Lyndee Loo's 52 Week Project - 2021 - Week 7

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LOL - thank you!! :ROFLMAO:

You're absolutely right about the car in the cinema photo. I do need to crop it out, for sure.

In terms of the background material for the shoe photo, it's simply a piece of black cardboard from the Dollar Tree store. This weekend, I ended up making a rudimentary table top 'studio', that cost all of $11 and some change. I purchased a large cardboard box from Walmart ($1.37), a large black poster board, clips, a plastic painter's drop cloth (all from Dollar Tree) and a desk lamp (Walmart, $6.88). After assembling the box, I cut holes in the sides and covered the holes with the plastic drop cloth to diffuse the light from the desk lamp. I then cut a slit in the top of the box, slid the poster board thru it and secured it to the box with the clips. So far, the 'studio' seems to be working well! :shame:
Quick question. I know that the black poster board was slid in, but was it also curved from the back down to the floor of the box to create a seamless backdrop?

Thanks,

--Ken
 

LyndeeLoo

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Quick question. I know that the black poster board was slid in, but was it also curved from the back down to the floor of the box to create a seamless backdrop?

Thanks,

--Ken
Hi Ken - when I clipped the poster to the box, a natural curve was created that didn’t involve any manipulation. Also, the size of the poster board was the exact same size as the box I purchased from Walmart, so I didn’t need to cut it down. I’m not at home, otherwise I would take a photo to show you what I mean. I will take one when I get home later this evening and post it.
 
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a natural curve was created that didn’t involve any manipulation
I was also wondering about that. That explanation makes perfect sense.

That setup is ideal for when you don't want an horizon to be displayed in the scene; not so good when you do want an horizon. Even so, it's one heck of a LOT easier to create a pleasing horizon than to create a tabletop and background from one piece of material that displays no horizon. You've done very well with that setup!
 
You can also use fabric and drape it so that there is one smooth background-leading-to-surface beneath the subject. In professional portrait studios they have actual huge rolls of seamless paper that they use, but that's much too large for using in a tabletop setup. With many of the light tents or "portable studios" on the market they will provide a few "sweeps" in different colors which connect via velcro at top and bottom in order for the photographer to achieve that seamless look, too.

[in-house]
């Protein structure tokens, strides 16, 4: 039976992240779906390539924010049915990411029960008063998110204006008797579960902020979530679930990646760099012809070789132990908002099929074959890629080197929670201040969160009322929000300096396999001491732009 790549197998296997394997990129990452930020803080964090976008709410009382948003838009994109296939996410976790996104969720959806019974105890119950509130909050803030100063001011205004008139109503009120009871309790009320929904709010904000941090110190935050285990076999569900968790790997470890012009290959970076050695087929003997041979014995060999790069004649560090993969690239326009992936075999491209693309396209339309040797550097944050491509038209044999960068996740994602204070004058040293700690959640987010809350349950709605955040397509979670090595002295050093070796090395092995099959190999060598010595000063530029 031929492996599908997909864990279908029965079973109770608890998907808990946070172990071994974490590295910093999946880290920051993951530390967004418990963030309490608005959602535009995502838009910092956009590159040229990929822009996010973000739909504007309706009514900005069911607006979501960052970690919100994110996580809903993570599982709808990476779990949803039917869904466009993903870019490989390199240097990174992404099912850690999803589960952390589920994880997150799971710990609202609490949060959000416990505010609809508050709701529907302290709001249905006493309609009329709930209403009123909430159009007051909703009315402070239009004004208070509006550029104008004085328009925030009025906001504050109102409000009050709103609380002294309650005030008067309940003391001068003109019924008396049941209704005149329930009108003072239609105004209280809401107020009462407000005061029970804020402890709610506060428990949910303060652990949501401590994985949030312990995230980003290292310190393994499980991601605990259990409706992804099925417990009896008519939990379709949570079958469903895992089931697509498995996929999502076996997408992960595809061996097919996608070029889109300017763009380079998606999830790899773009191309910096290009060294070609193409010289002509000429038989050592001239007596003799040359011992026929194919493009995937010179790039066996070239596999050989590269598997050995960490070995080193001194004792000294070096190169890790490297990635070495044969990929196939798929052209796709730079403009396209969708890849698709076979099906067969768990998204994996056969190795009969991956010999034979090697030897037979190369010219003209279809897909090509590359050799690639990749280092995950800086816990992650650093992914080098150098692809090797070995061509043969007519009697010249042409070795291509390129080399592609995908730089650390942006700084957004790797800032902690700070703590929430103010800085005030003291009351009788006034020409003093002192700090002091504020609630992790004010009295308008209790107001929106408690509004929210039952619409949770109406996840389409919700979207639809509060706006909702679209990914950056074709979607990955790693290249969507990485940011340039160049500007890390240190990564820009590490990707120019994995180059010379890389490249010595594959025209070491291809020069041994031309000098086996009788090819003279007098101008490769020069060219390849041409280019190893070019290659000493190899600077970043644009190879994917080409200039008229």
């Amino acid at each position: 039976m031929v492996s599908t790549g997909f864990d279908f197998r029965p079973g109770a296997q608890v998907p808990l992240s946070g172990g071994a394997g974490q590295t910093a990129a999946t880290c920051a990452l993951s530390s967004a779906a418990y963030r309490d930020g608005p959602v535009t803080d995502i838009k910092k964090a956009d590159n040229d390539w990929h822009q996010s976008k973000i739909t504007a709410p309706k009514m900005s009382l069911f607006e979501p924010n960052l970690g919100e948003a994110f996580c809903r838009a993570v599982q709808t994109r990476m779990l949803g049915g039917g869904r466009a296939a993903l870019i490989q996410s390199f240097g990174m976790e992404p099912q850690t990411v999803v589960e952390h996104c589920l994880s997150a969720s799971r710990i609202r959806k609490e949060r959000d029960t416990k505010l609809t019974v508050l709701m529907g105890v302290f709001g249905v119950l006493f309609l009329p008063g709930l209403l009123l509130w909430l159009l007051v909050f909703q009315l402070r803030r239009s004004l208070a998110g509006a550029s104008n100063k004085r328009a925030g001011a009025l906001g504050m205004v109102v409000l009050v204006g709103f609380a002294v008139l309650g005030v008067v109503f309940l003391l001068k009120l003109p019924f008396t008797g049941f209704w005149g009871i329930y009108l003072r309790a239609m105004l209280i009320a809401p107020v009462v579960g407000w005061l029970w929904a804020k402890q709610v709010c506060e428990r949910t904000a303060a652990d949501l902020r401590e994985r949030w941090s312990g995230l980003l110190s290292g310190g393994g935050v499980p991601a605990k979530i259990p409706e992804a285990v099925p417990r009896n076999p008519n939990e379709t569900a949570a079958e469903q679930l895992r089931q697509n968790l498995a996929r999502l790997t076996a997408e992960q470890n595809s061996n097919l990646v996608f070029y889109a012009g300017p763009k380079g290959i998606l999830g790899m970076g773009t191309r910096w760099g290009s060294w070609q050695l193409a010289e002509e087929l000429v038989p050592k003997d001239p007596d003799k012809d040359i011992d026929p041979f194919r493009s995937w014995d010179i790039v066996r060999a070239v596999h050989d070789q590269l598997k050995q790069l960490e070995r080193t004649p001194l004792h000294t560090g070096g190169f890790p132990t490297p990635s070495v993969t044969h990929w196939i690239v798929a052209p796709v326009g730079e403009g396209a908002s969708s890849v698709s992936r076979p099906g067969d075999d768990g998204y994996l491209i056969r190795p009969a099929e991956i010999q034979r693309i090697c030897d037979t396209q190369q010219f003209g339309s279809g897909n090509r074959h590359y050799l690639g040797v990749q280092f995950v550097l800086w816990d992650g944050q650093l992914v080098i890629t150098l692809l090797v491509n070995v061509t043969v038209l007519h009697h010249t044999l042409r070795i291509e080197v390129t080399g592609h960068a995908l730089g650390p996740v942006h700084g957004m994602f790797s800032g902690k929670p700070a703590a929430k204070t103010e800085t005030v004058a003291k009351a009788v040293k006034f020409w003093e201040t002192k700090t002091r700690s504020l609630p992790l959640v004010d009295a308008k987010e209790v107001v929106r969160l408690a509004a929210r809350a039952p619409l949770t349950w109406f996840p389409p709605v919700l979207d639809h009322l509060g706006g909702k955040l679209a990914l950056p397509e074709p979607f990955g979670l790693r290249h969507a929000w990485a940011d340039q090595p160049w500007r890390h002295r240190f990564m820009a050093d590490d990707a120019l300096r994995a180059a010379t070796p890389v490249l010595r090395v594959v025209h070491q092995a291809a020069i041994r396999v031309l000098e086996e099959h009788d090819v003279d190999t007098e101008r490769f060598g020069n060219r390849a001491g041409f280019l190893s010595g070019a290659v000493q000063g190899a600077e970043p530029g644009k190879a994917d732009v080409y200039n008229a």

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LyndeeLoo

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Here’s the setup:
72F12E12-DD26-4B33-BE4B-FF15891FC1FB.jpeg
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0E10D302-8117-46D7-98D1-226607DED16A.jpeg
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LyndeeLoo

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You can also use fabric and drape it so that there is one smooth background-leading-to-surface beneath the subject. In professional portrait studios they have actual huge rolls of seamless paper that they use, but that's much too large for using in a tabletop setup. With many of the light tents or "portable studios" on the market they will provide a few "sweeps" in different colors which connect via velcro at top and bottom in order for the photographer to achieve that seamless look, too.
Indeed. I plan to look for papers in different colors. Thanks for the tip!
 
Setup looks good and should serve you well! I see that the lamp has LED lighting -- excellent! In the old days we always had issues with film sensitivity to different light sources, but with newer lighting such as LED that is not nearly as much of a problem. You might want to pick up a second lamp (at that price, why not?) as there are times when you'll need a second light source coming from another direction. Also, both Mike and I have found that using LED flashlights can come in surprisingly handy as well, especially for illuminating just one small area in the overall scene.
 

LyndeeLoo

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I was also wondering about that. That explanation makes perfect sense.

That setup is ideal for when you don't want an horizon to be displayed in the scene; not so good when you do want an horizon. Even so, it's one heck of a LOT easier to create a pleasing horizon than to create a tabletop and background from one piece of material that displays no horizon. You've done very well with that setup!